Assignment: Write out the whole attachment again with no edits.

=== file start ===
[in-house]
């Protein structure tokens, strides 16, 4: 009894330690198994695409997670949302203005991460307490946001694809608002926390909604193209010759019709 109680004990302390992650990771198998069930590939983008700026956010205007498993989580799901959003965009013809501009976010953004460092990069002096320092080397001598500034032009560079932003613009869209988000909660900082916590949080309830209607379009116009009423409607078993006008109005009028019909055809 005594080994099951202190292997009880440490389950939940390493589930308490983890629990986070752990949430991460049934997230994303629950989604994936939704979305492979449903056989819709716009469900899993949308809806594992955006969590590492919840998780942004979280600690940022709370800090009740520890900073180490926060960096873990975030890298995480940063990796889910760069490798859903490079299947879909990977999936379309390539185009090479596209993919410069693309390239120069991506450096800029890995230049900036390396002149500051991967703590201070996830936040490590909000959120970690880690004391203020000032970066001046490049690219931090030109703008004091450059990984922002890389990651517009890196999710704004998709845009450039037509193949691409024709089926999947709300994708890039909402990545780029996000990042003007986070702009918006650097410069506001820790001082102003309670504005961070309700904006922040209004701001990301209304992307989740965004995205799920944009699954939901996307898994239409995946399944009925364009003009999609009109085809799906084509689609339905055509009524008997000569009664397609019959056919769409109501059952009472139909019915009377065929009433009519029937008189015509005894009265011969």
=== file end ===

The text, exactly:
[in-house]
């Protein structure tokens, strides 16, 4: 009894330690198994695409997670949302203005991460307490946001694809608002926390909604193209010759019709 109680004990302390992650990771198998069930590939983008700026956010205007498993989580799901959003965009013809501009976010953004460092990069002096320092080397001598500034032009560079932003613009869209988000909660900082916590949080309830209607379009116009009423409607078993006008109005009028019909055809 005594080994099951202190292997009880440490389950939940390493589930308490983890629990986070752990949430991460049934997230994303629950989604994936939704979305492979449903056989819709716009469900899993949308809806594992955006969590590492919840998780942004979280600690940022709370800090009740520890900073180490926060960096873990975030890298995480940063990796889910760069490798859903490079299947879909990977999936379309390539185009090479596209993919410069693309390239120069991506450096800029890995230049900036390396002149500051991967703590201070996830936040490590909000959120970690880690004391203020000032970066001046490049690219931090030109703008004091450059990984922002890389990651517009890196999710704004998709845009450039037509193949691409024709089926999947709300994708890039909402990545780029996000990042003007986070702009918006650097410069506001820790001082102003309670504005961070309700904006922040209004701001990301209304992307989740965004995205799920944009699954939901996307898994239409995946399944009925364009003009999609009109085809799906084509689609339905055509009524008997000569009664397609019959056919769409109501059952009472139909019915009377065929009433009519029937008189015509005894009265011969």